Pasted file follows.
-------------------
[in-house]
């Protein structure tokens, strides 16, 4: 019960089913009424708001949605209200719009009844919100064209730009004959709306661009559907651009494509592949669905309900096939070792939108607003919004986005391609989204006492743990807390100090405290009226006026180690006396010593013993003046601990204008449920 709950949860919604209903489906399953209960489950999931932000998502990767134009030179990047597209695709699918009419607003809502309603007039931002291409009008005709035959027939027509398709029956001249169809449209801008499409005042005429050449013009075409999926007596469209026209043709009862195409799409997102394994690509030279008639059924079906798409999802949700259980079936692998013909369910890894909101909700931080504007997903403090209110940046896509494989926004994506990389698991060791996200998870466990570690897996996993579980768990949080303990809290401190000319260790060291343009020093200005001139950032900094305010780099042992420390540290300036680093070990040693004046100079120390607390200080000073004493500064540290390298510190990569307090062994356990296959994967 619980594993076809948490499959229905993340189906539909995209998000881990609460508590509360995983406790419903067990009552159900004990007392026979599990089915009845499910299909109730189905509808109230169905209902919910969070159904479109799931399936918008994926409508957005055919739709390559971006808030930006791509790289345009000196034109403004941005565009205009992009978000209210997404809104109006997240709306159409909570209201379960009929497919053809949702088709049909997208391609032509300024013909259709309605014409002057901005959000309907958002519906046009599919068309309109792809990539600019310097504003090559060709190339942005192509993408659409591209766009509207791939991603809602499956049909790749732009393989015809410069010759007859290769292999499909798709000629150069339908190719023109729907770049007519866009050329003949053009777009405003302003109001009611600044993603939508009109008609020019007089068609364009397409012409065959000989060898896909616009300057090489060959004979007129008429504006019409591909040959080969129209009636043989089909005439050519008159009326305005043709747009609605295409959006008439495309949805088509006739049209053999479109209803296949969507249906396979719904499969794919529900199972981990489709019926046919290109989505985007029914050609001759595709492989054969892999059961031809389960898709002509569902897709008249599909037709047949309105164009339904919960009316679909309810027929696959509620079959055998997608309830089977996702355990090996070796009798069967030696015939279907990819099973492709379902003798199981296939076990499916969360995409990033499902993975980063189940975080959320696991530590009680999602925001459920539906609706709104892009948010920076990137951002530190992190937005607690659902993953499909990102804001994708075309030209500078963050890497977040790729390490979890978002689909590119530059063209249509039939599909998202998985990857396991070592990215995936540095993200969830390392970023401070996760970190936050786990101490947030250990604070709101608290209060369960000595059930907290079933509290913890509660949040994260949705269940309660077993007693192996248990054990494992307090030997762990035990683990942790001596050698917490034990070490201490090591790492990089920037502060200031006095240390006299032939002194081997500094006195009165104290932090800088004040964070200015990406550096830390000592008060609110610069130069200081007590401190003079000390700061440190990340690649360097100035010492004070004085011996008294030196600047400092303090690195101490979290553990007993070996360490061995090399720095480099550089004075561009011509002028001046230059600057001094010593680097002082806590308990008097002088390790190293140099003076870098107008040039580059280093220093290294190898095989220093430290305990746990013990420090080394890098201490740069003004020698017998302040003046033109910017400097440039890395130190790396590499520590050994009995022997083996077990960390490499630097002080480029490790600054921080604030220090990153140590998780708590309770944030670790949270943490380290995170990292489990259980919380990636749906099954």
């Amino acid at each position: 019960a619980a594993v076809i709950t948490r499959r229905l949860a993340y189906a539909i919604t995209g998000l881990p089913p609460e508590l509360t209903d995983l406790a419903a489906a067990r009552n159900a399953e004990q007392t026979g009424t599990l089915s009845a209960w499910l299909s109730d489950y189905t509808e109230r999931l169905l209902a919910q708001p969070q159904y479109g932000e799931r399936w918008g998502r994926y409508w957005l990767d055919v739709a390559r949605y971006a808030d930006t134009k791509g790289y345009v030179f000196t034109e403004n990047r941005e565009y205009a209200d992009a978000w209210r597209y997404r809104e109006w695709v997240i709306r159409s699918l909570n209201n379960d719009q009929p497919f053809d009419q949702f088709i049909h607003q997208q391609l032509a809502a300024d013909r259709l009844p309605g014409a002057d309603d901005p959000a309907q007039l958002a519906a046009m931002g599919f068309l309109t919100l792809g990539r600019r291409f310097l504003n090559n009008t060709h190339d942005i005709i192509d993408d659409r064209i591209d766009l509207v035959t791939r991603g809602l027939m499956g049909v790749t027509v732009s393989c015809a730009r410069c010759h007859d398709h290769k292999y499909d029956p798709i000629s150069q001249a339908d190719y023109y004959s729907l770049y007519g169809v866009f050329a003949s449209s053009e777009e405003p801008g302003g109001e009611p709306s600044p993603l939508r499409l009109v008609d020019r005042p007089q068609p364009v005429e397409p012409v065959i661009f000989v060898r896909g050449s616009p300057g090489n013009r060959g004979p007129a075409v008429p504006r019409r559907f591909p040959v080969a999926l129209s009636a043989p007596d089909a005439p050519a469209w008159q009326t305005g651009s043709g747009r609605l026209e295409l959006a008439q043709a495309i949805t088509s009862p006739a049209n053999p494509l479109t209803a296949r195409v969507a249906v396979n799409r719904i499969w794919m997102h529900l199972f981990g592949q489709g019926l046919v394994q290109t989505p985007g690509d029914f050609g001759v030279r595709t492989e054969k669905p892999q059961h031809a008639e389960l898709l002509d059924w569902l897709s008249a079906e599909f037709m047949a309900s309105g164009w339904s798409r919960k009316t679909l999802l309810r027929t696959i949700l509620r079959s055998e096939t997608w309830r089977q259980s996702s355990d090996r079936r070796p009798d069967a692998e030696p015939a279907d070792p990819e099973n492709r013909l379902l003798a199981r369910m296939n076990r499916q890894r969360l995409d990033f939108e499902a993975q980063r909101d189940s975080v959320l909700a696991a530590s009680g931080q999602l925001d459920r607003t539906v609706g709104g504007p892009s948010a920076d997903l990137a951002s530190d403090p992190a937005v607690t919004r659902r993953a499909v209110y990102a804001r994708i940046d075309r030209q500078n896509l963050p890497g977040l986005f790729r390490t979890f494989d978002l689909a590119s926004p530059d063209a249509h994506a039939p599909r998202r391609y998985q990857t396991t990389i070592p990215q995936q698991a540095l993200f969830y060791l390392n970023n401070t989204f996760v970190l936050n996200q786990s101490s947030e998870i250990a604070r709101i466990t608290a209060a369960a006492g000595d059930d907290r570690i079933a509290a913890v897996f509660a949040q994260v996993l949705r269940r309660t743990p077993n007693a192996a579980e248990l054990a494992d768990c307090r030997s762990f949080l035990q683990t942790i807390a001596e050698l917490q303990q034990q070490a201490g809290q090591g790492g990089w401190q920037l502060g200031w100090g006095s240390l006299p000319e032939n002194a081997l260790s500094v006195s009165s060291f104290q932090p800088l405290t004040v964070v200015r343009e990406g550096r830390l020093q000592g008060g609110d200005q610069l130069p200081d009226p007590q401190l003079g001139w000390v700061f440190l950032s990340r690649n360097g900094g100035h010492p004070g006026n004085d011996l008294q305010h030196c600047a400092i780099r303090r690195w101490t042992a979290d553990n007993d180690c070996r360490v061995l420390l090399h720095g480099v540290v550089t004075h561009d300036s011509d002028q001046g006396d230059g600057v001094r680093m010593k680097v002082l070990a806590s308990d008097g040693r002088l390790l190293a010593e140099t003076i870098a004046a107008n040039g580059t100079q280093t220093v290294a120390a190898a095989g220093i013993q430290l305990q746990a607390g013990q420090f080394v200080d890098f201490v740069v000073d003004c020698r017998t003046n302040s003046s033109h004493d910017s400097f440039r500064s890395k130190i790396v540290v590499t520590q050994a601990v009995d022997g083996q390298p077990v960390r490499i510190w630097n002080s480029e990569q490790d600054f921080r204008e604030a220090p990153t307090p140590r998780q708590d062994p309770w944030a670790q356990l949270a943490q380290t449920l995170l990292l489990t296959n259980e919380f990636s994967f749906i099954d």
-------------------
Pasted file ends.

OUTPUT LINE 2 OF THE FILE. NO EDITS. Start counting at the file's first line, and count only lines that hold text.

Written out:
């Protein structure tokens, strides 16, 4: 019960089913009424708001949605209200719009009844919100064209730009004959709306661009559907651009494509592949669905309900096939070792939108607003919004986005391609989204006492743990807390100090405290009226006026180690006396010593013993003046601990204008449920 709950949860919604209903489906399953209960489950999931932000998502990767134009030179990047597209695709699918009419607003809502309603007039931002291409009008005709035959027939027509398709029956001249169809449209801008499409005042005429050449013009075409999926007596469209026209043709009862195409799409997102394994690509030279008639059924079906798409999802949700259980079936692998013909369910890894909101909700931080504007997903403090209110940046896509494989926004994506990389698991060791996200998870466990570690897996996993579980768990949080303990809290401190000319260790060291343009020093200005001139950032900094305010780099042992420390540290300036680093070990040693004046100079120390607390200080000073004493500064540290390298510190990569307090062994356990296959994967 619980594993076809948490499959229905993340189906539909995209998000881990609460508590509360995983406790419903067990009552159900004990007392026979599990089915009845499910299909109730189905509808109230169905209902919910969070159904479109799931399936918008994926409508957005055919739709390559971006808030930006791509790289345009000196034109403004941005565009205009992009978000209210997404809104109006997240709306159409909570209201379960009929497919053809949702088709049909997208391609032509300024013909259709309605014409002057901005959000309907958002519906046009599919068309309109792809990539600019310097504003090559060709190339942005192509993408659409591209766009509207791939991603809602499956049909790749732009393989015809410069010759007859290769292999499909798709000629150069339908190719023109729907770049007519866009050329003949053009777009405003302003109001009611600044993603939508009109008609020019007089068609364009397409012409065959000989060898896909616009300057090489060959004979007129008429504006019409591909040959080969129209009636043989089909005439050519008159009326305005043709747009609605295409959006008439495309949805088509006739049209053999479109209803296949969507249906396979719904499969794919529900199972981990489709019926046919290109989505985007029914050609001759595709492989054969892999059961031809389960898709002509569902897709008249599909037709047949309105164009339904919960009316679909309810027929696959509620079959055998997608309830089977996702355990090996070796009798069967030696015939279907990819099973492709379902003798199981296939076990499916969360995409990033499902993975980063189940975080959320696991530590009680999602925001459920539906609706709104892009948010920076990137951002530190992190937005607690659902993953499909990102804001994708075309030209500078963050890497977040790729390490979890978002689909590119530059063209249509039939599909998202998985990857396991070592990215995936540095993200969830390392970023401070996760970190936050786990101490947030250990604070709101608290209060369960000595059930907290079933509290913890509660949040994260949705269940309660077993007693192996248990054990494992307090030997762990035990683990942790001596050698917490034990070490201490090591790492990089920037502060200031006095240390006299032939002194081997500094006195009165104290932090800088004040964070200015990406550096830390000592008060609110610069130069200081007590401190003079000390700061440190990340690649360097100035010492004070004085011996008294030196600047400092303090690195101490979290553990007993070996360490061995090399720095480099550089004075561009011509002028001046230059600057001094010593680097002082806590308990008097002088390790190293140099003076870098107008040039580059280093220093290294190898095989220093430290305990746990013990420090080394890098201490740069003004020698017998302040003046033109910017400097440039890395130190790396590499520590050994009995022997083996077990960390490499630097002080480029490790600054921080604030220090990153140590998780708590309770944030670790949270943490380290995170990292489990259980919380990636749906099954």